April 27 – Morse Code Day

Today we celebrate the birthday of Samuel Morse. He was born today – April 27, 1791!

Samuel Morse is credited with inventing Morse Code (of course!) and he is also often associated with the invention of the Telegraph. It’s had to pinpoint exactly who the “FIRST” is with any invention. Someone has almost certanly thought up part of it before. Combigning ideas makes for a great invention. It’s no different with the Telegraph. Without a doubt, Morse laid down the first line of electric telegraph from Washington to Baltimore.

Did you Write your Name in Morse Code with us on January 11th? If so you already have some practice with Morse Code! That’s actually why there are 2 days to celebrate. January 11th marks the Anniversary of the first public demonstration of the electric telegraph. The Inventors of this holiday thought it would be a great way to introduce Morse Code in a fun, easy way.

April 27 as was mentioned earlier is the Birthday of Samuel Morse, and that is why we celebrate Morse Code again today.

Did you know, When Samuel Morse originally invented Morse Code in the 1830’s for use in telegraphy, it only represented numbers! The Alphabet was added rather quickly, but that also created some issues. It was quickly determined that changes were needed, as Morse Code was unable to deal with many of the characters in other languages. This led to the creation of International Morse Code in 1851. We still use this Code today.

Morse Code is actually quite versatile. Just tap your pencil on the table in front of you and you can send a signal! You can even use 2 flashlights to send signals in the dark if the electricity goes out.

Morse Code was used extensively during World War II, in the Vietnam and Korean wars, and remained the standard format for ocean communication until it was replaced in 1999 by the Global Maritime Distress Safety System.

Morse Code is still used today, however it’s use is not widespread at all. Many amateur radio enthusiasts learn Morse Code, although it is not required. It is used the most in the fields of Aviation and Aeronautics due to the fact their radio navigational aids still identify Morse Code. The US Navy and Coast Guard still use signal lamps to communicate via Morse Code.

Morse Code is also used by people in whom their communication abilities are impaired by stroke, heart attack or even paralysis. Individuals can use their eye lids for example to blink in dots and dashes.

Visit the Natural History Museum to see what is believed to be an telegraph key from the original Baltimore-Washington Telegraph line: https://americanhistory.si.edu/collections/search/object/nmah_1096762

If you search the museum you will fall down a rabbit hole of fantastic images related to Samuel Morse and the Telegraph!

If you would like some easy activities for today you can use the Morse Code printables from Our Curriculum Club!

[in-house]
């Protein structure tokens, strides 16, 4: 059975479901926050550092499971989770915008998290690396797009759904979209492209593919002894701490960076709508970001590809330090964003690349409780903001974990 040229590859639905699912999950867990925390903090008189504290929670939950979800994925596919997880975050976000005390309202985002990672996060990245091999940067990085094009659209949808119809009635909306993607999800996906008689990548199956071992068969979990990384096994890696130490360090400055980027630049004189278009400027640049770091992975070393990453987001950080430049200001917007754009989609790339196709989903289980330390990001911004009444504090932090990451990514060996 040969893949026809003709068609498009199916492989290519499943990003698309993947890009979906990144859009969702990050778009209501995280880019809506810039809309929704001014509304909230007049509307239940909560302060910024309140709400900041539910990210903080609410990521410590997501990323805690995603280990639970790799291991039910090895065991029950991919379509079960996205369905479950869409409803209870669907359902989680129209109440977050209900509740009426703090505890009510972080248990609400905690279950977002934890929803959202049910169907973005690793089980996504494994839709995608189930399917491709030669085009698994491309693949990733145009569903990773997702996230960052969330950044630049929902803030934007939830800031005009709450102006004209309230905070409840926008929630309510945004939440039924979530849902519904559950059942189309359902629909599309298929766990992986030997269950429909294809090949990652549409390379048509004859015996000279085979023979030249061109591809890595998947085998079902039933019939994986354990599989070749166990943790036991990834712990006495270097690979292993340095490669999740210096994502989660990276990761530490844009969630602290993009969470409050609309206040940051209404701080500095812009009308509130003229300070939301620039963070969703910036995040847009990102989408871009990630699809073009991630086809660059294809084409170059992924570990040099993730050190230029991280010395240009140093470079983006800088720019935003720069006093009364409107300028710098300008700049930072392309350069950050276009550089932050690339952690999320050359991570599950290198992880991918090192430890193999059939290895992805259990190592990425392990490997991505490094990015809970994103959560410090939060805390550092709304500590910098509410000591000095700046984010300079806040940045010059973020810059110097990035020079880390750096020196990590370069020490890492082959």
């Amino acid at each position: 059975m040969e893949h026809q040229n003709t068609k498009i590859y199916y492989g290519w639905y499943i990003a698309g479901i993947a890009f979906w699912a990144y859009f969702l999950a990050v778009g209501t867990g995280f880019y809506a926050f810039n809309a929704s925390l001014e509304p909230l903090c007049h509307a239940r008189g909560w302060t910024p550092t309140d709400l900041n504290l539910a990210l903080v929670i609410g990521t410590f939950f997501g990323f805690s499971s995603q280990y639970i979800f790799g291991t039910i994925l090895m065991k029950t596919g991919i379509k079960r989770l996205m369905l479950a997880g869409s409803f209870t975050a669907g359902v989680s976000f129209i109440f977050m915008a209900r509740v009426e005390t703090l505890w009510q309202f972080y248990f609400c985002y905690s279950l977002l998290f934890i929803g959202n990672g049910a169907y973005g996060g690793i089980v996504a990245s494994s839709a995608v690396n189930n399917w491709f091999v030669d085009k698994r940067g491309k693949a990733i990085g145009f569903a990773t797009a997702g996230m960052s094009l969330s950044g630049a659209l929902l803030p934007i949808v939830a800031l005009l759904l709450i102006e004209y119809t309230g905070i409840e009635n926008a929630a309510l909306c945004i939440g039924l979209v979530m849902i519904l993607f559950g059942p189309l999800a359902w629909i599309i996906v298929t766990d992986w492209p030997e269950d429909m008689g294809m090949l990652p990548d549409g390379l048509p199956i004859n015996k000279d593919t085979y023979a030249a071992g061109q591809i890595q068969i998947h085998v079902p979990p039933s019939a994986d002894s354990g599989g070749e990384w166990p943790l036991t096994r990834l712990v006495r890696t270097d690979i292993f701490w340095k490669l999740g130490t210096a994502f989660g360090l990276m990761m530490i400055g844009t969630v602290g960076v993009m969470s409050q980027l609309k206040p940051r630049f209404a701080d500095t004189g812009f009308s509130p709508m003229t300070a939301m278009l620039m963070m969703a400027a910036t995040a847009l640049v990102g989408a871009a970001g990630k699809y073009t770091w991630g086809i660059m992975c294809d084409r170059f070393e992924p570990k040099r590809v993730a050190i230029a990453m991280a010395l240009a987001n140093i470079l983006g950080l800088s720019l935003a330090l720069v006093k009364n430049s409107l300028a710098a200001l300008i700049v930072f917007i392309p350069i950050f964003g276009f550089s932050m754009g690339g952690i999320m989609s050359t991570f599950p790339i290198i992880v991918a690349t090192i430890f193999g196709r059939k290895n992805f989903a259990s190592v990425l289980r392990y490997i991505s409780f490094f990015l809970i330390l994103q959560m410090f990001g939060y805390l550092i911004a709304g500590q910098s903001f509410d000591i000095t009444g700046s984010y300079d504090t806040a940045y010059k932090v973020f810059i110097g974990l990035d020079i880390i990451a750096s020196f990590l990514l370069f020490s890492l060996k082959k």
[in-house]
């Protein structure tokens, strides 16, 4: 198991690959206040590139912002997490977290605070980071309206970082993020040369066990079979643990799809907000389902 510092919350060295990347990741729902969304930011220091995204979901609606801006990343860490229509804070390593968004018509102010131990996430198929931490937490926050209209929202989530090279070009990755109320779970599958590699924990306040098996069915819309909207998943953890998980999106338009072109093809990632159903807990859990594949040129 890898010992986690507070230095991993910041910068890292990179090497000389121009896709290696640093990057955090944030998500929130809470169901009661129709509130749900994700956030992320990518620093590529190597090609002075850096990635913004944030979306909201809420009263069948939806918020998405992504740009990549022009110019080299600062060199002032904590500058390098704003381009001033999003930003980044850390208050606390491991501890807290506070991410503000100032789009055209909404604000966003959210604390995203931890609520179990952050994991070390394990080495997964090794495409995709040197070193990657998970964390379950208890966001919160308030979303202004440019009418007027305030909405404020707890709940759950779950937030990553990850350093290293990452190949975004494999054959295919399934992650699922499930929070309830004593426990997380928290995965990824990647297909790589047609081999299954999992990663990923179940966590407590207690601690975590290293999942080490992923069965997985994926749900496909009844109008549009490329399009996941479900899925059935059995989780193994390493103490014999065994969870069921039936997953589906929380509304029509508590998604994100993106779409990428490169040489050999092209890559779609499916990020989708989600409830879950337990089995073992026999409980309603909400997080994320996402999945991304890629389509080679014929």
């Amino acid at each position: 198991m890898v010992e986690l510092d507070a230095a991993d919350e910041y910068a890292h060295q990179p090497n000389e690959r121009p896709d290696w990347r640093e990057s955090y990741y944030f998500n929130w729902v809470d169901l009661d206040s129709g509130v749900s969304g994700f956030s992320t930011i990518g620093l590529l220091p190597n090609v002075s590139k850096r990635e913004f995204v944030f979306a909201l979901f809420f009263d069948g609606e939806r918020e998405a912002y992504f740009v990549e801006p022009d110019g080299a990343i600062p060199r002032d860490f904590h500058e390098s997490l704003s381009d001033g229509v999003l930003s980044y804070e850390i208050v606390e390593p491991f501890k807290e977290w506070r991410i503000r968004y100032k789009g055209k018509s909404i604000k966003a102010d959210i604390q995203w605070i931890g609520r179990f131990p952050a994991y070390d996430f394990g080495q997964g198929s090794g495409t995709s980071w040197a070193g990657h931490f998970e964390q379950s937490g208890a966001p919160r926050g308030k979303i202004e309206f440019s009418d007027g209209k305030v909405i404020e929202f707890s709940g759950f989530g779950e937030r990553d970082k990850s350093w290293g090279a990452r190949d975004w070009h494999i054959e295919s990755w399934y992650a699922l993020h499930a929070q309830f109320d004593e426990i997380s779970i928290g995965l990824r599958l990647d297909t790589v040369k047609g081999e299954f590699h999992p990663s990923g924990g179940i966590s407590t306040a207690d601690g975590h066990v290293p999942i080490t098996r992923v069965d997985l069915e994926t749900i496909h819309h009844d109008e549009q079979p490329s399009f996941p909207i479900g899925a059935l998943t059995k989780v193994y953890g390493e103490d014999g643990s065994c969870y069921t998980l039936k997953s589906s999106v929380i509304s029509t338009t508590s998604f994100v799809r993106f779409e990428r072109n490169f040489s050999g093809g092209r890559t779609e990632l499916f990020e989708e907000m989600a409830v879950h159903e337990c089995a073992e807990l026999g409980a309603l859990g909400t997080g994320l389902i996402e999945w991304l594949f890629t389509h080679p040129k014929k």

Signing up for access to our EXCLUSIVE Member’s Only Area is easy. You will have access to this and many other great resources in under 5 minutes!

Sign Up for Exclusive Curriculum Club Access

* indicates required
/ ( mm / dd )
Select the best fit:
  1. Write a secret message for your friend using Morse Code. Using graph paper helps keep everything neat. Use one square for a dot, and 3 squares for a dash.

2. Samuel Morse was also a painter. Research this and re-create one of his paintings.

3. Create a spelling list for a younger sibling using Morse Code

4. Create a presentation about the most interesting invention Samuel Morse invented (WAS it the telegraph?)

Be sure to let us know how you celebrate Morse Code day in the comments section!

We hope you will consider joining our Curriculum club – Its FREE! You get an Exclusive Freebie each month, previews of upcoming holidays and coordinating products, coupons and MORE! Just click the image below to sign up!

Click Image to Sign up for the Curriculum Club – FREE!

Be sure to visit your favorite shopping platform to purchase our curriculum:

Click on image to visit my Teachers Pay Teachers Store
Click on image to visit my Amped Up Learning Store

I hope you learned something new. If you don’t already, sign up to follow our blog so you get email notification every time there is a new post. That way you can come back again for another fun Homeschool Holiday because – there is always something to learn!

With Love,

“Mrs. Crabtree”

Please note that I am an Amazon Affiliate and as such the links I post are affiliate links.

For my full DISCLOSURE go HERE.

Sources:

https://time.com/4307892/samuel-morse-telegraph-history/

https://uh.edu/engines/epi1393.htm

https://en.wikipedia.org/wiki/David_Alter

https://owlcation.com/humanities/morse_code

Published by

Christy Gandara

Dedicated to being a Wife, Mother, Friend and Educator while I listen to God's call in my life. I blog to inspire others to be all they can be in whatever roles they are called to. I begin all I do with Gratitude and end by choosing Joy. - Thanks for joining me on my journey!

Leave a Reply